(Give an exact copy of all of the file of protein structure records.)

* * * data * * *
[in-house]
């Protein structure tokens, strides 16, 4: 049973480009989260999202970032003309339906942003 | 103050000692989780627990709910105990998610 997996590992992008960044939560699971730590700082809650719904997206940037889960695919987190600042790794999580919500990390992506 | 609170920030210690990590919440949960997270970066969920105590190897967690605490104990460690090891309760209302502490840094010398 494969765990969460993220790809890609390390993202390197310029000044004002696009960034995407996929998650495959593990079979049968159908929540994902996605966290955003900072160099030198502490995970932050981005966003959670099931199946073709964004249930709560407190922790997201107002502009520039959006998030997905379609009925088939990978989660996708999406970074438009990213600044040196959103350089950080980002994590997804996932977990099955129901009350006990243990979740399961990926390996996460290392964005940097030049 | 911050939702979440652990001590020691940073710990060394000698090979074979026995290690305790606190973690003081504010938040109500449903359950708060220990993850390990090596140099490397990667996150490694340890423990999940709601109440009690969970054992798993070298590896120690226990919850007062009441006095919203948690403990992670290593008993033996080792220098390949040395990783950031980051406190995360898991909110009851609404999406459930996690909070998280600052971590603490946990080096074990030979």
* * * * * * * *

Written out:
[in-house]
């Protein structure tokens, strides 16, 4: 049973480009989260999202970032003309339906942003 | 103050000692989780627990709910105990998610 997996590992992008960044939560699971730590700082809650719904997206940037889960695919987190600042790794999580919500990390992506 | 609170920030210690990590919440949960997270970066969920105590190897967690605490104990460690090891309760209302502490840094010398 494969765990969460993220790809890609390390993202390197310029000044004002696009960034995407996929998650495959593990079979049968159908929540994902996605966290955003900072160099030198502490995970932050981005966003959670099931199946073709964004249930709560407190922790997201107002502009520039959006998030997905379609009925088939990978989660996708999406970074438009990213600044040196959103350089950080980002994590997804996932977990099955129901009350006990243990979740399961990926390996996460290392964005940097030049 | 911050939702979440652990001590020691940073710990060394000698090979074979026995290690305790606190973690003081504010938040109500449903359950708060220990993850390990090596140099490397990667996150490694340890423990999940709601109440009690969970054992798993070298590896120690226990919850007062009441006095919203948690403990992670290593008993033996080792220098390949040395990783950031980051406190995360898991909110009851609404999406459930996690909070998280600052971590603490946990080096074990030979």